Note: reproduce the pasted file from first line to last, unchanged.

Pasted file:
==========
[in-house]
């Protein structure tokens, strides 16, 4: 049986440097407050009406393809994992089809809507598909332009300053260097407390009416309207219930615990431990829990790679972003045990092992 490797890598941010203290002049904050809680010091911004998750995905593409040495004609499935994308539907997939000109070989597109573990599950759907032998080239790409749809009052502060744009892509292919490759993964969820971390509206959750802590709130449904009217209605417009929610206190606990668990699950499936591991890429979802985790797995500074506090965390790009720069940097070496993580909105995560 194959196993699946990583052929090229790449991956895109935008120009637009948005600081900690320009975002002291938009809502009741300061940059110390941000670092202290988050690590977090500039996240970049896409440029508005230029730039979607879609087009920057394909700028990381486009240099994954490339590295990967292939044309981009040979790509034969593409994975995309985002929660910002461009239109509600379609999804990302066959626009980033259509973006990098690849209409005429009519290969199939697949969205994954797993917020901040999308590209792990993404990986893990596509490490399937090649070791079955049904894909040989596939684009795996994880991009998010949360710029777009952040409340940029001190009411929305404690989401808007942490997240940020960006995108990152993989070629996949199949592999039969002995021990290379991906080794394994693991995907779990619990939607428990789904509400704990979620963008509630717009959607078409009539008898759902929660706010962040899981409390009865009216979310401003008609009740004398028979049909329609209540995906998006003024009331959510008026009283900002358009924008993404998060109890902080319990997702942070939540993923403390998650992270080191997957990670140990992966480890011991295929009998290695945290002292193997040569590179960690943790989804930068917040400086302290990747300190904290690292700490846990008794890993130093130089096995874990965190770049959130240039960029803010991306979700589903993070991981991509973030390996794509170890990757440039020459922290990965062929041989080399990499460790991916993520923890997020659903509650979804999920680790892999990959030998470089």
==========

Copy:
[in-house]
């Protein structure tokens, strides 16, 4: 049986440097407050009406393809994992089809809507598909332009300053260097407390009416309207219930615990431990829990790679972003045990092992 490797890598941010203290002049904050809680010091911004998750995905593409040495004609499935994308539907997939000109070989597109573990599950759907032998080239790409749809009052502060744009892509292919490759993964969820971390509206959750802590709130449904009217209605417009929610206190606990668990699950499936591991890429979802985790797995500074506090965390790009720069940097070496993580909105995560 194959196993699946990583052929090229790449991956895109935008120009637009948005600081900690320009975002002291938009809502009741300061940059110390941000670092202290988050690590977090500039996240970049896409440029508005230029730039979607879609087009920057394909700028990381486009240099994954490339590295990967292939044309981009040979790509034969593409994975995309985002929660910002461009239109509600379609999804990302066959626009980033259509973006990098690849209409005429009519290969199939697949969205994954797993917020901040999308590209792990993404990986893990596509490490399937090649070791079955049904894909040989596939684009795996994880991009998010949360710029777009952040409340940029001190009411929305404690989401808007942490997240940020960006995108990152993989070629996949199949592999039969002995021990290379991906080794394994693991995907779990619990939607428990789904509400704990979620963008509630717009959607078409009539008898759902929660706010962040899981409390009865009216979310401003008609009740004398028979049909329609209540995906998006003024009331959510008026009283900002358009924008993404998060109890902080319990997702942070939540993923403390998650992270080191997957990670140990992966480890011991295929009998290695945290002292193997040569590179960690943790989804930068917040400086302290990747300190904290690292700490846990008794890993130093130089096995874990965190770049959130240039960029803010991306979700589903993070991981991509973030390996794509170890990757440039020459922290990965062929041989080399990499460790991916993520923890997020659903509650979804999920680790892999990959030998470089």